First Person (Central Narrator)
A Year Down Yonder is told completely from Mary Alice Dowdel's perspective, which gives us an inside view into her feelings. So while she may look stoic on the outside when she's sent away from Chicago, the first person narration means that we know how she really feels about it:
...so I had to go down to live with Grandma Dowdel, till we could get on our feet as a family again. It meant I'd have to leave my school. I'd have to enroll in the hick-town school where Grandma lived. Me, a city girl, in a town that didn't even have a picture show. (P.9)
So we know exactly what Mary Alice thinks about her grandmother's town, her high school, and her classmates right from the get-go. Needless to say, she's not impressed.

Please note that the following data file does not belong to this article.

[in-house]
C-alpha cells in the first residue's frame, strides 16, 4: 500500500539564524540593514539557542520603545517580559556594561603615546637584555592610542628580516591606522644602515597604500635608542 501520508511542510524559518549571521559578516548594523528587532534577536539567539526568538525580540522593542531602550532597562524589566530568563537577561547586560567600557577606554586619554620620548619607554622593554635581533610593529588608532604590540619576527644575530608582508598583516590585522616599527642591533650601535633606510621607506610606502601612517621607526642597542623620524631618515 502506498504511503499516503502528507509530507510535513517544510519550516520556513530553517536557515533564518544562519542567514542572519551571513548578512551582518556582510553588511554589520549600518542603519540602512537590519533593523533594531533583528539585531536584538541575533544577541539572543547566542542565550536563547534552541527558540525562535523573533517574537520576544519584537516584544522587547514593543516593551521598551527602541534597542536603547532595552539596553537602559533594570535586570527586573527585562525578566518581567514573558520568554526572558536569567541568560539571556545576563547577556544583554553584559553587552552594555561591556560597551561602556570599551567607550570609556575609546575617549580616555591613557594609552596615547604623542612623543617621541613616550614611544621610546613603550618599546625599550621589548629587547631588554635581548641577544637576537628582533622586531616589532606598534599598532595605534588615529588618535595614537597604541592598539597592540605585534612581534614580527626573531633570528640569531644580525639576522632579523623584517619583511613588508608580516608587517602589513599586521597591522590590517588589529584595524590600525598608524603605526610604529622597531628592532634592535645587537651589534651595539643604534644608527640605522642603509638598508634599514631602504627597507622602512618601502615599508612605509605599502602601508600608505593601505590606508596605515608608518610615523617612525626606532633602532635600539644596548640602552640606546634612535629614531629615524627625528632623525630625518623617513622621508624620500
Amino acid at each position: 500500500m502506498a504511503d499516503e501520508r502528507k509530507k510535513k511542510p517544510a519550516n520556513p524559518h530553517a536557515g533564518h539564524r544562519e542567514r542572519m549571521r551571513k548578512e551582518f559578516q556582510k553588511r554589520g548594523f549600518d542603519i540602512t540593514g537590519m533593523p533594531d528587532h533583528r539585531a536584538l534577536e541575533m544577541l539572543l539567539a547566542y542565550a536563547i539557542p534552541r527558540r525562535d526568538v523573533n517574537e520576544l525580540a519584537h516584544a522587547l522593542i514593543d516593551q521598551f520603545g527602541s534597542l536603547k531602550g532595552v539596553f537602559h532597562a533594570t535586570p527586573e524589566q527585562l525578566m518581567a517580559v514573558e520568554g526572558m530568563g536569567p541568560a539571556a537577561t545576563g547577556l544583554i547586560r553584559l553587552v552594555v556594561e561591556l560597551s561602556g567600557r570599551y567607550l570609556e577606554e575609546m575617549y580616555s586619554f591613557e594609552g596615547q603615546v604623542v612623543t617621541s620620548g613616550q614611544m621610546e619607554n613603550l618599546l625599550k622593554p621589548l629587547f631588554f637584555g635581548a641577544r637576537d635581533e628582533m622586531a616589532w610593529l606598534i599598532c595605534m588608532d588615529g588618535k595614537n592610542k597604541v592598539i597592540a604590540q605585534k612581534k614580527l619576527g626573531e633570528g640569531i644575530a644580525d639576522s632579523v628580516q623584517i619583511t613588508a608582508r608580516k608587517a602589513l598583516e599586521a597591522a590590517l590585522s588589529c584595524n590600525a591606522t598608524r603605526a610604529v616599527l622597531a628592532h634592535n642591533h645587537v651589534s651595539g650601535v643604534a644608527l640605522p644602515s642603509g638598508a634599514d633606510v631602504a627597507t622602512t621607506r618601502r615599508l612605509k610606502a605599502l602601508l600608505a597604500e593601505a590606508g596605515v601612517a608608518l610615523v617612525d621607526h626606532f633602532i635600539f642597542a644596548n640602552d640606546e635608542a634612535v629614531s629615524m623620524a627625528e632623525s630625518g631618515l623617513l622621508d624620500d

She describes her classroom "at the top of some rickety stairs" where students sit "two-by-two in old-timey double desks" (1.45, 1.46). Regarding her classmates' hospitality, Mary Alice makes the point that "Anybody who thinks small towns are friendlier than big cities lives in a big city" (2.40).
Mary Alice isn't one to pull punches—she calls 'em like she sees 'em. And because we get the entire story delivered in her honest, down-to-earth voice, we always know what she really thinks of her surroundings.
Also, thanks to this first person point-of-view, we get to see, up close and personal, how her perspective of the town, her grandmother, and herself change over the course of the story.